UK: Unions strike over pension proposals
EI’s national affiliates in the UK, the National Union of Teachers (NUT) and the University and College Union (UCU), are calling a one-day strike in London on 28 March, as the next step in their pension campaign. Trade unionists are protesting against changes to the Teachers' Pension Scheme.
“The Government is well aware that teachers do not accept the changes that they propose to make to our pensions,” said NUT General Secretary Christine Blower. “The vast majority of teaching unions have not signed up to the latest pension proposals which still mean that teachers will have to pay much more, work much longer and get much less in retirement.”
“The NUT believes it is essential that the teaching profession stands united on this issue. Working and taking action together in June and November 2011 brought some concessions from Government, but they do not go far enough. We have no evidence whatsoever that teachers’ pensions are unaffordable.”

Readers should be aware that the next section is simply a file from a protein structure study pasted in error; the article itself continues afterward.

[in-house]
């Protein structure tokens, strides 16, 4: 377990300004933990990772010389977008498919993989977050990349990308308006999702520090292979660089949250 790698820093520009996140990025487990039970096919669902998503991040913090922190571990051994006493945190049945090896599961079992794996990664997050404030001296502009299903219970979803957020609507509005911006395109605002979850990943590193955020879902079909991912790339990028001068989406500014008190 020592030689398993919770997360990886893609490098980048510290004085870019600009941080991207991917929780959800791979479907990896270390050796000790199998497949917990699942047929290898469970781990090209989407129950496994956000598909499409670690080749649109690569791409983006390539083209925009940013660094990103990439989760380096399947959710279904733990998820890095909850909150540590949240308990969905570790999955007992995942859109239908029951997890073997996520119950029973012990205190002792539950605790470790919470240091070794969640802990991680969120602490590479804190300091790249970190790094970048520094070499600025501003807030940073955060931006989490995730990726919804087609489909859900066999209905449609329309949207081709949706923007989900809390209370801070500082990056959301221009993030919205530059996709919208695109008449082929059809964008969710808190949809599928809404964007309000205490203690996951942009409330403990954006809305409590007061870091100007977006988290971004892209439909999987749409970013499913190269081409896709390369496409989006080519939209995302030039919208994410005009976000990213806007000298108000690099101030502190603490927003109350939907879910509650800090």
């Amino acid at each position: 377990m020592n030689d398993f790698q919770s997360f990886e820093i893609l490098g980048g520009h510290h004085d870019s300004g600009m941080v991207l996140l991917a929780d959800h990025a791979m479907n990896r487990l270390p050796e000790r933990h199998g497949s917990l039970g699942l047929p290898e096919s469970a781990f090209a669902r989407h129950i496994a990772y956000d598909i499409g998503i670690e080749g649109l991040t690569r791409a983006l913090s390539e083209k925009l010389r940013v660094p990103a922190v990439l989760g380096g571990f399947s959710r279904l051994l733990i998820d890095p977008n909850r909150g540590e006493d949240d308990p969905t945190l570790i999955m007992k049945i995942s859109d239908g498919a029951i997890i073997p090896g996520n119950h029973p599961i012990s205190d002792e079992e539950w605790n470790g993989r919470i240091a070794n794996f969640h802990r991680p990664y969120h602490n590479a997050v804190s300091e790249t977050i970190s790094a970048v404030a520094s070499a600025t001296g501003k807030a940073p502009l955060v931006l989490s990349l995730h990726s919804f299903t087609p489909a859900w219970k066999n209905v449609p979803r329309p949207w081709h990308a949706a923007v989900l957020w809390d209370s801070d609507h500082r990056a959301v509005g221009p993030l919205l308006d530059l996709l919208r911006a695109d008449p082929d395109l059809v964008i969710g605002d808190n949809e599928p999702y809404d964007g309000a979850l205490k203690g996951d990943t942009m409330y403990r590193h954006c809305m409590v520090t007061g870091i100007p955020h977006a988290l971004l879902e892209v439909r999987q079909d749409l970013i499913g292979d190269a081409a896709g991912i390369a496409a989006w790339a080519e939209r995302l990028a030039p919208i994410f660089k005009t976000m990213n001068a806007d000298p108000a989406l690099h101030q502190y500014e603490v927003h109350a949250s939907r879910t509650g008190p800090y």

Teachers won’t pay for the crisis
UCU has also confirmed that its members in further education colleges and universities in London will join with NUT members for the strike.
“Educators do not like taking strike action,” said UCU General Secretary Sally Hunt. “Our chosen vocation is to change lives and transform life chances and we are unlikely militants. However, it is not fair for ordinary people to suffer huge cuts in their standards of living for a crisis they did not create.”
The Educational Institute of Scotland held a consultative ballot of members which was strongly in favour of a further pensions strike on 28 March. However, the Scottish Government (which deals with Scottish teachers pensions) has now agreed to open discussions with Scottish unions on Scottish teachers' pensions. EIS is therefore not proceeding with strike action at this time.
Another EI UK affiliate, the Association of Teachers and Lecturers (ATL) has agreed to the main principles of pensions changes.
The National Association of Schoolmasters Union of Women Teachers (NASUWT) has not agreed to these principles, but is not taking strike action at this point.
EI supports its UK affiliates’ demands, and calls on the national authorities to engage in further negotiation with education unions.